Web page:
My grandmother cooked on an old wood burning stove. I was always excited to visit her. She would be waiting on the front porch, her long gray hair tied up in a bun, her house dress stained from cooking and working in the garden.

I raced from the car as she walked down the stairs, opening her big arms she would wrap around me and then lift me up into the air.

She squeezed so tightly I could barely breathe. She smelled of bread and earth and of love.

I’d find my grandfather at the dining room table, writing mathematics in a tattered note book, his wire-rims slanting down his nose. His hugs were circumspect, but his smile, while small, was kind. I can’t recall the sound of his voice and only can remember one thing he ever said to me, “Go help Grandma in the kitchen.”

My grandmother let me knead the dough, showed me how to grease the pan and then taught me the patience of waiting for the reward. She taught me how to split logs and make kindling. I was ten years old.

Every day I would grab the tall pail and fetch water from the well two blocks away. It was so heavy I had to stop along the way to rest. One time she saw me from the window and opened the front door.

I tripped on the first step and the water went everywhere. I skinned my knee. I felt clumsy and dumb, but Grandma waved off my apology. She looked at my knee.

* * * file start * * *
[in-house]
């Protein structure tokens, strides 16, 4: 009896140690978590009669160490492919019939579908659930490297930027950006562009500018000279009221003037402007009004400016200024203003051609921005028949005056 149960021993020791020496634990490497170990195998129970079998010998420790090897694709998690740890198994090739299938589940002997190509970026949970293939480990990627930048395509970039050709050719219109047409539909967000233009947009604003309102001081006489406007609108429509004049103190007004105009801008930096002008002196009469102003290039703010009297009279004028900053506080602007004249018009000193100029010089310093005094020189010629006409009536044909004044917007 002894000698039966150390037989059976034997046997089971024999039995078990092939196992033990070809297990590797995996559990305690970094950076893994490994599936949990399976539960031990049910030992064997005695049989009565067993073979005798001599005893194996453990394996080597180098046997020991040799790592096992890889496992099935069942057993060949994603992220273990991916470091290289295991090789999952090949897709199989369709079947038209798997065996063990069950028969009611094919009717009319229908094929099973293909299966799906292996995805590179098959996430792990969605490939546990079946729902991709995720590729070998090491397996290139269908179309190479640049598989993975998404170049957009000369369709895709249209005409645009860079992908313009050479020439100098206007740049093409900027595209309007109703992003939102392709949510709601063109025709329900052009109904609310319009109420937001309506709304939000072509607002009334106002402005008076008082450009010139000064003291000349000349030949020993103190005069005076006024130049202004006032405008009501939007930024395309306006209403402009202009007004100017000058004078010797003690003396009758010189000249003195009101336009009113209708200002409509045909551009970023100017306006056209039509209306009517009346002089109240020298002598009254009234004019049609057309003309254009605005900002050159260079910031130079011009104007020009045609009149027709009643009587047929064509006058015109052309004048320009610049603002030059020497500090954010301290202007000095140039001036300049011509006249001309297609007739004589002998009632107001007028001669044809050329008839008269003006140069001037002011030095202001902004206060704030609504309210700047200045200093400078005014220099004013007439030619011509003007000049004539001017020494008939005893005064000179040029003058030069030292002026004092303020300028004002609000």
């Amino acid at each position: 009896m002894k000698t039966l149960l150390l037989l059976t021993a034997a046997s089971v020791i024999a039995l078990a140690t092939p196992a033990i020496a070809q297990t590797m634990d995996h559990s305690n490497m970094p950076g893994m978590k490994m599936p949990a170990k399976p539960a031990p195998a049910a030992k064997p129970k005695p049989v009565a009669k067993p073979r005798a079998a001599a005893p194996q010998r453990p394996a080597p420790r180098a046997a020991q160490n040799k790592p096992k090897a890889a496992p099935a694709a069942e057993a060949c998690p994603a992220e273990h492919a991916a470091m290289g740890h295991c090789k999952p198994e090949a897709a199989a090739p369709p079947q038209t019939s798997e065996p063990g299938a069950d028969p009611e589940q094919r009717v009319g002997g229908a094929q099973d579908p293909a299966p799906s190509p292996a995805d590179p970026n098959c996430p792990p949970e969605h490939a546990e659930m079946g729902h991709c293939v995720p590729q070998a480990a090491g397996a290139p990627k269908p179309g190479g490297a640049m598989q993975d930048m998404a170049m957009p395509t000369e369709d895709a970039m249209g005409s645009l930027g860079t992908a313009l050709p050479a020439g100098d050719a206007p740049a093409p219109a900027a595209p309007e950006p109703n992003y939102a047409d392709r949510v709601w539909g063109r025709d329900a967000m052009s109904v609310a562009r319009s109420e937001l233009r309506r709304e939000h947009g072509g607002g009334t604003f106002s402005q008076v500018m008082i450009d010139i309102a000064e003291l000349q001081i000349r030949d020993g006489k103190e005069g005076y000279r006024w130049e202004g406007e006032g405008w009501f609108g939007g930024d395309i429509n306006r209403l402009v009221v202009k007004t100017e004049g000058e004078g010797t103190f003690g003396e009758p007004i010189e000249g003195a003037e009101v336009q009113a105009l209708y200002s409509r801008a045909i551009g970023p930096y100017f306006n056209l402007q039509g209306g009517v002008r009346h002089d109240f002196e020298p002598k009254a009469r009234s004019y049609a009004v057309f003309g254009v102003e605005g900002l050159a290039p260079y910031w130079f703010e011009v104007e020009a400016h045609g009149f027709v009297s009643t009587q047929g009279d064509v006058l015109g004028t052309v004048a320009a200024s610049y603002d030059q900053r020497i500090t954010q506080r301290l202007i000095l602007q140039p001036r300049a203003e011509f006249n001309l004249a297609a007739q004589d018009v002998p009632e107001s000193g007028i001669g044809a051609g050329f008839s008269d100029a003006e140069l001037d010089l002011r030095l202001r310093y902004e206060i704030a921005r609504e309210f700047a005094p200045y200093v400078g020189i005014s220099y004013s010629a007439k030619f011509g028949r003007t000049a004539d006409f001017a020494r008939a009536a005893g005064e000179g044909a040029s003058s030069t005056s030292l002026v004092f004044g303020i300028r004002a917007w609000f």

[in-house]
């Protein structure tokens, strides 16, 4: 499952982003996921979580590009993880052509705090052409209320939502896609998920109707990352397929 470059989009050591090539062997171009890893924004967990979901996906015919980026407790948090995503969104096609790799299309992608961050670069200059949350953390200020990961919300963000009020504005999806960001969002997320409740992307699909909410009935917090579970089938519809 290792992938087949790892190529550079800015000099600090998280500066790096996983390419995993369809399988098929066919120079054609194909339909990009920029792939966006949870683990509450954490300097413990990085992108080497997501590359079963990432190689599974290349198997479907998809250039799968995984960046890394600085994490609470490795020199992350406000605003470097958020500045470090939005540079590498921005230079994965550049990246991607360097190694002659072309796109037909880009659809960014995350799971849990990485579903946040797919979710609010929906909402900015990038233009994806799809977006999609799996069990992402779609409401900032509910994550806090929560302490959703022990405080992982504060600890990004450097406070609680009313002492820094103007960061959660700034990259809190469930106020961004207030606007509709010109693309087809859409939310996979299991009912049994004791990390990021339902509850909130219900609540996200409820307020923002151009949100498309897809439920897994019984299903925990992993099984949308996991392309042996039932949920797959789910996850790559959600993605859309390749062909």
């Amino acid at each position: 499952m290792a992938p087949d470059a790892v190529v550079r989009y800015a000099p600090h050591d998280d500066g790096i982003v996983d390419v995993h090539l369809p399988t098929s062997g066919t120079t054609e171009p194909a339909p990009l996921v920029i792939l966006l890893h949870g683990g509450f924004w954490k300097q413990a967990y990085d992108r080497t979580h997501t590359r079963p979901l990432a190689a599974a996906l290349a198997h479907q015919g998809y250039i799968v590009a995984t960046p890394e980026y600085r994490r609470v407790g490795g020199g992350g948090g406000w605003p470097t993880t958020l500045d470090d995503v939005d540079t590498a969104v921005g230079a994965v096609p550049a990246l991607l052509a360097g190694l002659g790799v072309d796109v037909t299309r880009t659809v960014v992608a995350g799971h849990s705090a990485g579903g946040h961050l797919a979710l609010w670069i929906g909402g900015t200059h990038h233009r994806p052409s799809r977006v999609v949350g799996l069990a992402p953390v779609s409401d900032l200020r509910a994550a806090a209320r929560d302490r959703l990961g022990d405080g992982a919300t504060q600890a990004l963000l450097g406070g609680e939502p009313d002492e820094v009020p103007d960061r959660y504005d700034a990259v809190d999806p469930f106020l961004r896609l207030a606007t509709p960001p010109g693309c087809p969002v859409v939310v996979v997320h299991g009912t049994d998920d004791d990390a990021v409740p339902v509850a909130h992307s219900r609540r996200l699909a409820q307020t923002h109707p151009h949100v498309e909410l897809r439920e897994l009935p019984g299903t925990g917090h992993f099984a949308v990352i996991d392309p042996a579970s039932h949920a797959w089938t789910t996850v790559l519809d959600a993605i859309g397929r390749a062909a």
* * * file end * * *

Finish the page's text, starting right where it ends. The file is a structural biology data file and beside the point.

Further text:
“You’ll live,” she said. Then she set the pail upright and added, “Now off you go. Be more careful this time.”

Grandmother used my mistake as an opportunity to mop the front porch. It was gleaming by the time I came back with a fresh pail of water.

I stepped inside and found grandfather playing the piano. I wondered how he could do that with his eyes closed and a missing index finger he cut off years earlier on a band saw.

He kept a garden. If he hadn’t they would not have had food to eat. Still, half the garden was devoted to flowers: pansies and poppies and sunflowers and marigolds.

My grandparents were no-nonsense people living a hard life with flowers on the table that blended with the aromas of their perseverance.

Some lessons are unspoken. They manifest in open arms and are scratched into notebooks like secrets.

I still remember the first time my axe split through a birch log.

I have been splitting logs ever since. And writing down my own secrets.

And playing my music with eyes closed. It’s how I pray for the strength to carry on, despite everything that would have me surrender and sit in the shade nursing a skinned knee.

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